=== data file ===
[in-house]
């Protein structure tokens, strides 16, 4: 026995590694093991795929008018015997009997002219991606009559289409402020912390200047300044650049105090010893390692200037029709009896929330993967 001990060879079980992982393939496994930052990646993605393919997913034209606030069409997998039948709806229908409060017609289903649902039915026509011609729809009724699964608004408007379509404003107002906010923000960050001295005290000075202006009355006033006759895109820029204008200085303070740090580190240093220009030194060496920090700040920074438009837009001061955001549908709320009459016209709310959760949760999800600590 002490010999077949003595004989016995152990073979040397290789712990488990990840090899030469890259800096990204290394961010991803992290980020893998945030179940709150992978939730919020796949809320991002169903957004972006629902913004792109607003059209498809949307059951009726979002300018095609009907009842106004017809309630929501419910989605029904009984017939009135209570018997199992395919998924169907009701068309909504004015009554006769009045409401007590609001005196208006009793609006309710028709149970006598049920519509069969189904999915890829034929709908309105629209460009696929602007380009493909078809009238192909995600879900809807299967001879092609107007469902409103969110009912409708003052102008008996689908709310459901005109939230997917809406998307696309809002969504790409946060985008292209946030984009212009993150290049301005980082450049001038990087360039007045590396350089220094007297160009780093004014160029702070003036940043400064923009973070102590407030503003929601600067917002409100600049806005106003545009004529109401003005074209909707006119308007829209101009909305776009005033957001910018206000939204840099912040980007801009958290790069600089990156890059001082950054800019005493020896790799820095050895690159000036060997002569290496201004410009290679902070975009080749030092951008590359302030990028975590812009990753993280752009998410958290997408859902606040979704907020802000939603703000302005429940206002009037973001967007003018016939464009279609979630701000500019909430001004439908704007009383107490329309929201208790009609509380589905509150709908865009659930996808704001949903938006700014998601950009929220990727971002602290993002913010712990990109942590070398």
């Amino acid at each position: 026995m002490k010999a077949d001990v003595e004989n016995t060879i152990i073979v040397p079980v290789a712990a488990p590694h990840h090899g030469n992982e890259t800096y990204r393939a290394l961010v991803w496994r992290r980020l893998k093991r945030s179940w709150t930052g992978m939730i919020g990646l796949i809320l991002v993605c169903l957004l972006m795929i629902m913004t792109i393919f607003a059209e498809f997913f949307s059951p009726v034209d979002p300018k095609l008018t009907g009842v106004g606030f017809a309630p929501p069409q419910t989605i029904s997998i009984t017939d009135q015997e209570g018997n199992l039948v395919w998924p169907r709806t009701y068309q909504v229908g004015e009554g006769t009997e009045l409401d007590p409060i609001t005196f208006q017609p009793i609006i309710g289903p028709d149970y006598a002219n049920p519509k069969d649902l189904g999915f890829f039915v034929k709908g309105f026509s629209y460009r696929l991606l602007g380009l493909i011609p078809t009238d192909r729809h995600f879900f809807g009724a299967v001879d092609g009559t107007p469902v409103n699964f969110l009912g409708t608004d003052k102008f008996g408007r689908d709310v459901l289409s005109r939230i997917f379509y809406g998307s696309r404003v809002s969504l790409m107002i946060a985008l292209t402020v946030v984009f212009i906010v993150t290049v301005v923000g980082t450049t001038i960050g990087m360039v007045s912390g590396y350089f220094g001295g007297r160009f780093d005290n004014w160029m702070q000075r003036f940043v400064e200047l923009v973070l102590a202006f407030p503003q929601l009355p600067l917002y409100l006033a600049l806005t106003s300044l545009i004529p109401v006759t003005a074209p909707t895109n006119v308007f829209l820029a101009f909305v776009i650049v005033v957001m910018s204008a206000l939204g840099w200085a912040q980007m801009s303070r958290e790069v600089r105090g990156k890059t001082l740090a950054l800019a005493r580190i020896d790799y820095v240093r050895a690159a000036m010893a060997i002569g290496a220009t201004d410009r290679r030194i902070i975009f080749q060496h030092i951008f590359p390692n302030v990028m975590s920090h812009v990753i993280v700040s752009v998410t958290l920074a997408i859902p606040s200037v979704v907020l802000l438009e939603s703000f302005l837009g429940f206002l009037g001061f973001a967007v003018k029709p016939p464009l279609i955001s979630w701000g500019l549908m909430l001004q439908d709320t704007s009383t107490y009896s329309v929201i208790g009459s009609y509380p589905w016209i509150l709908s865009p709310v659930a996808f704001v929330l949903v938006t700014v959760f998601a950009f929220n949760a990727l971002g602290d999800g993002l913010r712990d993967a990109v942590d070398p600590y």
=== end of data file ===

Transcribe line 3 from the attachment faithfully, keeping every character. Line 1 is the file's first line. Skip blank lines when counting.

């Amino acid at each position: 026995m002490k010999a077949d001990v003595e004989n016995t060879i152990i073979v040397p079980v290789a712990a488990p590694h990840h090899g030469n992982e890259t800096y990204r393939a290394l961010v991803w496994r992290r980020l893998k093991r945030s179940w709150t930052g992978m939730i919020g990646l796949i809320l991002v993605c169903l957004l972006m795929i629902m913004t792109i393919f607003a059209e498809f997913f949307s059951p009726v034209d979002p300018k095609l008018t009907g009842v106004g606030f017809a309630p929501p069409q419910t989605i029904s997998i009984t017939d009135q015997e209570g018997n199992l039948v395919w998924p169907r709806t009701y068309q909504v229908g004015e009554g006769t009997e009045l409401d007590p409060i609001t005196f208006q017609p009793i609006i309710g289903p028709d149970y006598a002219n049920p519509k069969d649902l189904g999915f890829f039915v034929k709908g309105f026509s629209y460009r696929l991606l602007g380009l493909i011609p078809t009238d192909r729809h995600f879900f809807g009724a299967v001879d092609g009559t107007p469902v409103n699964f969110l009912g409708t608004d003052k102008f008996g408007r689908d709310v459901l289409s005109r939230i997917f379509y809406g998307s696309r404003v809002s969504l790409m107002i946060a985008l292209t402020v946030v984009f212009i906010v993150t290049v301005v923000g980082t450049t001038i960050g990087m360039v007045s912390g590396y350089f220094g001295g007297r160009f780093d005290n004014w160029m702070q000075r003036f940043v400064e200047l923009v973070l102590a202006f407030p503003q929601l009355p600067l917002y409100l006033a600049l806005t106003s300044l545009i004529p109401v006759t003005a074209p909707t895109n006119v308007f829209l820029a101009f909305v776009i650049v005033v957001m910018s204008a206000l939204g840099w200085a912040q980007m801009s303070r958290e790069v600089r105090g990156k890059t001082l740090a950054l800019a005493r580190i020896d790799y820095v240093r050895a690159a000036m010893a060997i002569g290496a220009t201004d410009r290679r030194i902070i975009f080749q060496h030092i951008f590359p390692n302030v990028m975590s920090h812009v990753i993280v700040s752009v998410t958290l920074a997408i859902p606040s200037v979704v907020l802000l438009e939603s703000f302005l837009g429940f206002l009037g001061f973001a967007v003018k029709p016939p464009l279609i955001s979630w701000g500019l549908m909430l001004q439908d709320t704007s009383t107490y009896s329309v929201i208790g009459s009609y509380p589905w016209i509150l709908s865009p709310v659930a996808f704001v929330l949903v938006t700014v959760f998601a950009f929220n949760a990727l971002g602290d999800g993002l913010r712990d993967a990109v942590d070398p600590y």